Meet Afroza and her daughter; two power women, carving their own way in rural Bangladesh.
“I believe my daughter can do anything, and I will educate her no matter what people say or think. Your gender doesn’t determine what you can or can’t do."”
Daughter Nazifa (21) is a college student.
“I am stigmatized for going to college, for being away from home. But I believe education is a basic right. It is important for the development of our country. Especially when so many people believe that girls should be at home and not study."”
The situation of Afroza is not unique; she is a mother of four daughters and her husband is unable to work. They raised their family on his small government pension, in a small village. With her husband ill and no sons in the family, Afroza made a remarkable choice and assumed the role of decision maker.
In Bangladesh, men take the decisions, in any family. Women are not supposed to have jobs, not supposed to speak up, particularly in more conservative, rural areas. A woman’s place is in marriage, doing household chores. Women who assume men’s roles are frowned upon and judged.
Afroza resisted pressure from the neighbours, ignored judgmental comments, and chose a different path from common practice. She has educated all four of her daughters – not one of them got married before finishing school. And that is truly remarkable. Education for girls is not perceived as a necessity. A daughter is not seen as a future breadwinner and will not be taking care of the parents’ household after her marriage, when she will live with her husband’s family.
The high prevalence of child marriage in Bangladesh is due to traditional beliefs and social norms according to UNICEF. Girls and their families often face considerable social pressure from within, their own families and community, to conform to existing cultural norms and practices, including child marriage.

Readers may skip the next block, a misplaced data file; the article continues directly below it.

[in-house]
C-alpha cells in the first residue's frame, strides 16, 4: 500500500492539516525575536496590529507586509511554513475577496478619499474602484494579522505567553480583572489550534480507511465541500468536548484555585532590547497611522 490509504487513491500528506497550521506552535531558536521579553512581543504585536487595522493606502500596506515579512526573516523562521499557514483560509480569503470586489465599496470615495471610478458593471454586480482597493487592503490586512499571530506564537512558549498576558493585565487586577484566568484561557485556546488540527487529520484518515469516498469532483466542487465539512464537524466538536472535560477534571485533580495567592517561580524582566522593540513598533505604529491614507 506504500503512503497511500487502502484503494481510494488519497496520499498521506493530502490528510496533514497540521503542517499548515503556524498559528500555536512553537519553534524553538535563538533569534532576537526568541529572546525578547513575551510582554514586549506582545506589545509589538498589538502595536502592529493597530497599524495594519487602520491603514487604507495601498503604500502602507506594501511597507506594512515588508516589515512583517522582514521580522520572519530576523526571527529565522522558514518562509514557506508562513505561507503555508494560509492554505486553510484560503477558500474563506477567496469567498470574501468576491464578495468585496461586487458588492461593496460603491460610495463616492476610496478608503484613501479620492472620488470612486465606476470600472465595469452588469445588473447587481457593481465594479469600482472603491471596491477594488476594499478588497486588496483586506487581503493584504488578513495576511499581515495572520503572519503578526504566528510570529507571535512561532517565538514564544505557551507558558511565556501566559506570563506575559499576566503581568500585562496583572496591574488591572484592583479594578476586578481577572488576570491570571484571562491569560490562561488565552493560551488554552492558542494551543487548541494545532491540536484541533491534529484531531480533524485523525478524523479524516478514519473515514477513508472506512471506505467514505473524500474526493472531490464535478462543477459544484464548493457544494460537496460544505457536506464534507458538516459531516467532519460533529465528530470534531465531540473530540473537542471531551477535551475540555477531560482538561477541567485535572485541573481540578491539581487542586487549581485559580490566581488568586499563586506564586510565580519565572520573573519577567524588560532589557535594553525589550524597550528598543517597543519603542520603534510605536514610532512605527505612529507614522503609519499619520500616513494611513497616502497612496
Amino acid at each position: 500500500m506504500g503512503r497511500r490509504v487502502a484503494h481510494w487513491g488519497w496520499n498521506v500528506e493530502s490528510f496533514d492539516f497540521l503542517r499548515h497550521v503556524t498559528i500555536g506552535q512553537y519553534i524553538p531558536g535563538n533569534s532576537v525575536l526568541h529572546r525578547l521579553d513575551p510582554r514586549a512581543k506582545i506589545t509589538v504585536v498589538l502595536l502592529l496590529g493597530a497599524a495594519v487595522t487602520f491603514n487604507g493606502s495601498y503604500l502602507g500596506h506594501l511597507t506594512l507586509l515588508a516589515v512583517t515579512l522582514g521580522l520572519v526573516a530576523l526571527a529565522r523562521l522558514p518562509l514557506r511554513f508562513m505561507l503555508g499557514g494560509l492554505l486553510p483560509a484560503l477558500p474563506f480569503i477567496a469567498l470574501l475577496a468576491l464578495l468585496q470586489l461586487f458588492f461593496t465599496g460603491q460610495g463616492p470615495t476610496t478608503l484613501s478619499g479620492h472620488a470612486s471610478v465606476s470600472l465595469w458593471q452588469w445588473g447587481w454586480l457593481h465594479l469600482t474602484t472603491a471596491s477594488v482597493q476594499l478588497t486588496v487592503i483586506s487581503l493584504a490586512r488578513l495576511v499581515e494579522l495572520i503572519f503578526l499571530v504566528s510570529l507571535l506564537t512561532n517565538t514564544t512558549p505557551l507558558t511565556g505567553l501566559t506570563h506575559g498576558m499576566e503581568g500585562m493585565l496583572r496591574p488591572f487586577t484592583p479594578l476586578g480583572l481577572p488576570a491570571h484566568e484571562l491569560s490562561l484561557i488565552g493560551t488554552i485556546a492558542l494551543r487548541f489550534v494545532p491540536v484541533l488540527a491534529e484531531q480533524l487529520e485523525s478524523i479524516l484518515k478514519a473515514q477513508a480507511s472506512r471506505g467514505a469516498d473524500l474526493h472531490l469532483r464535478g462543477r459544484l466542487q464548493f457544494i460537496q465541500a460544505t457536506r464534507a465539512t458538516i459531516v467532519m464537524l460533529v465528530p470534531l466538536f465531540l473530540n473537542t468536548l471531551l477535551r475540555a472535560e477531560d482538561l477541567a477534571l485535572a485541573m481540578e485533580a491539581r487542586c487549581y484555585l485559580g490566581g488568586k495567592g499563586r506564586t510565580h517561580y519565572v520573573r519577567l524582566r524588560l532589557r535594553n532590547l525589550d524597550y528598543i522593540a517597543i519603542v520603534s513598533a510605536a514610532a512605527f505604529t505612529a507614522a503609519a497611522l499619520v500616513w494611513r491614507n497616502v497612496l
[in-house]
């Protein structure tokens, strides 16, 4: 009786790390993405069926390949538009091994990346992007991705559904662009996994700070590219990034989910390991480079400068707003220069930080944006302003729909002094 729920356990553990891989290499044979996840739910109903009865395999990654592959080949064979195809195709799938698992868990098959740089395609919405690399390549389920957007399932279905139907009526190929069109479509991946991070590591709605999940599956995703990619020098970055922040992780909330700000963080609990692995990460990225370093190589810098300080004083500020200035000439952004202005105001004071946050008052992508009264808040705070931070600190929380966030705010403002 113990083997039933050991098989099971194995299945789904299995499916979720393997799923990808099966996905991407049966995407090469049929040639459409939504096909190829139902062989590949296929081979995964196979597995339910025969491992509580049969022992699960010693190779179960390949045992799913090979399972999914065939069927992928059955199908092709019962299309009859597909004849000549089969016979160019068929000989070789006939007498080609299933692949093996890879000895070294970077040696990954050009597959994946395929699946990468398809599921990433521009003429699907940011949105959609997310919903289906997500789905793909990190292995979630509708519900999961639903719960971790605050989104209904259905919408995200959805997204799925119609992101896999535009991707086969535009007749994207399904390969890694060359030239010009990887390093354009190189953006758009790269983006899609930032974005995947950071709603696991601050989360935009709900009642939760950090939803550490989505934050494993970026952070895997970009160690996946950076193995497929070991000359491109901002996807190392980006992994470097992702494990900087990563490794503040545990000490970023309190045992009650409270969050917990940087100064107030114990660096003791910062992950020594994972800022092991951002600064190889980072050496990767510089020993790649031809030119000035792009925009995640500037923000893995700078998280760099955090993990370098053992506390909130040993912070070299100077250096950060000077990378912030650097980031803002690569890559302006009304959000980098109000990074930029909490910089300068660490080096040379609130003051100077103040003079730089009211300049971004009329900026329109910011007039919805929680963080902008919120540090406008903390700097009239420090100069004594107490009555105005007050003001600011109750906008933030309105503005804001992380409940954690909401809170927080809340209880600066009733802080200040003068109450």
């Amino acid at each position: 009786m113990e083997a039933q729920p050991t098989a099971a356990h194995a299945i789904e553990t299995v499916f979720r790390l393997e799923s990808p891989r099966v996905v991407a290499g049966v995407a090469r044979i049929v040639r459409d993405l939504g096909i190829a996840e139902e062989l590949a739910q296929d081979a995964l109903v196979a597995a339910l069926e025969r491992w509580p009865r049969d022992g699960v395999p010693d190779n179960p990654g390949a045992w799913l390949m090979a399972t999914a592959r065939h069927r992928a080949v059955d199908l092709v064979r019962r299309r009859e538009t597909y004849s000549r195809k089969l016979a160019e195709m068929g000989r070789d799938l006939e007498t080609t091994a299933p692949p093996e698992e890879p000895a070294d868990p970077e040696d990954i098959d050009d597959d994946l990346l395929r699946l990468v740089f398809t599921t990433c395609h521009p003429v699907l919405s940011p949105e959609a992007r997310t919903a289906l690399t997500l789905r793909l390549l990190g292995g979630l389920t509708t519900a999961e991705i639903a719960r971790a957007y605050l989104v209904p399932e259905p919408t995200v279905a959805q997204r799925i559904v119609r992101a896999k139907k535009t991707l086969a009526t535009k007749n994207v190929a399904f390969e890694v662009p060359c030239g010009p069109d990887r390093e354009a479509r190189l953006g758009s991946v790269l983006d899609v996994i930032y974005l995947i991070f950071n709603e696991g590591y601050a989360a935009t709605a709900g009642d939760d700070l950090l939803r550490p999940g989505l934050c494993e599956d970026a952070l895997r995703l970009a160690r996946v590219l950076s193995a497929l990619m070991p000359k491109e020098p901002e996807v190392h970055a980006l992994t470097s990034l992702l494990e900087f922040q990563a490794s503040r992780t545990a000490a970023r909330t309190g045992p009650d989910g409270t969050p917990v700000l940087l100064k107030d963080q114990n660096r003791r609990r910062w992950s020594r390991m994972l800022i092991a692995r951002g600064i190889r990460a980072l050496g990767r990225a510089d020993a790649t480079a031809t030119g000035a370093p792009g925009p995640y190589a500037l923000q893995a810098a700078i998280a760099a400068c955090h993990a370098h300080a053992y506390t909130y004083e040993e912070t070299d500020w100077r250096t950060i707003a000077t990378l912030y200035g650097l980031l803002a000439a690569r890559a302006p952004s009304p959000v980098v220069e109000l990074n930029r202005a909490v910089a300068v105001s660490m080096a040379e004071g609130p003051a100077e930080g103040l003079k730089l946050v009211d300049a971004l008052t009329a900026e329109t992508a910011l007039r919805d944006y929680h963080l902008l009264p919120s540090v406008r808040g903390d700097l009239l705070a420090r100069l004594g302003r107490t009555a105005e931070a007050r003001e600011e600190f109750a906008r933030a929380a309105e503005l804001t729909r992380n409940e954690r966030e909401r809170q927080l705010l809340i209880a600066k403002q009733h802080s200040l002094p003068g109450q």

“People think the only purpose of a girl’s life is to be someone’s wife. Neighbours keep asking my mother ‘When will she get married? What is the point of her education?’ They also say that I will run off, marry someone from college, against my parents will. That would reflect poorly on our community."”
Afroza was always determined to educate her daughters. She was introduced to the Hello, I Am programme through her daughter, who met the project team in school. Afroza immediately recognized that the project confirmed what was so important for her. She wanted her daughters educated, and to have the capacity to make decisions about their lives. That was exactly what the project realized, and she started to attend the parent training and courtyard sessions.
“I am not upset that I haven’t got a son. My daughters are my strength."”
Hello, I am also encouraged her to find alternative sources of income. Afroza started cultivating vegetables around her homestead, and with success.\
Nazifa is an inspiration for her mother. Nazifa was keen on pursuing her education, and her mother rejected many marriage proposals on her behalf. Now Nazifa is in college. She is a bright student.
Nazifa also attended the trainings of the Hello, I am programme on preventing child marriage. She now works as a community volunteer on raising awareness about child marriage.
This mother-daughter duo have worked hard to fight social norms, raise their own voice and make their own decisions. Education has been their main weapon. They prove that change is possible. Now they both work to make people aware and prevent child marriage in their community.
Hello, I Am was a four-year programme working toward a supportive social environment in which young people in Bangladesh, especially adolescent girls and young women, can make informed choices about and enjoy their sexual and reproductive health and rights. It aims to realize a society in which girls and boys are equal, where girls and women have the same rights and chances as boys and men. The programme is led by Rutgers and implemented in collaboration with PSTC, RHSTEP, DSK and BBC Media Action Bangladesh.
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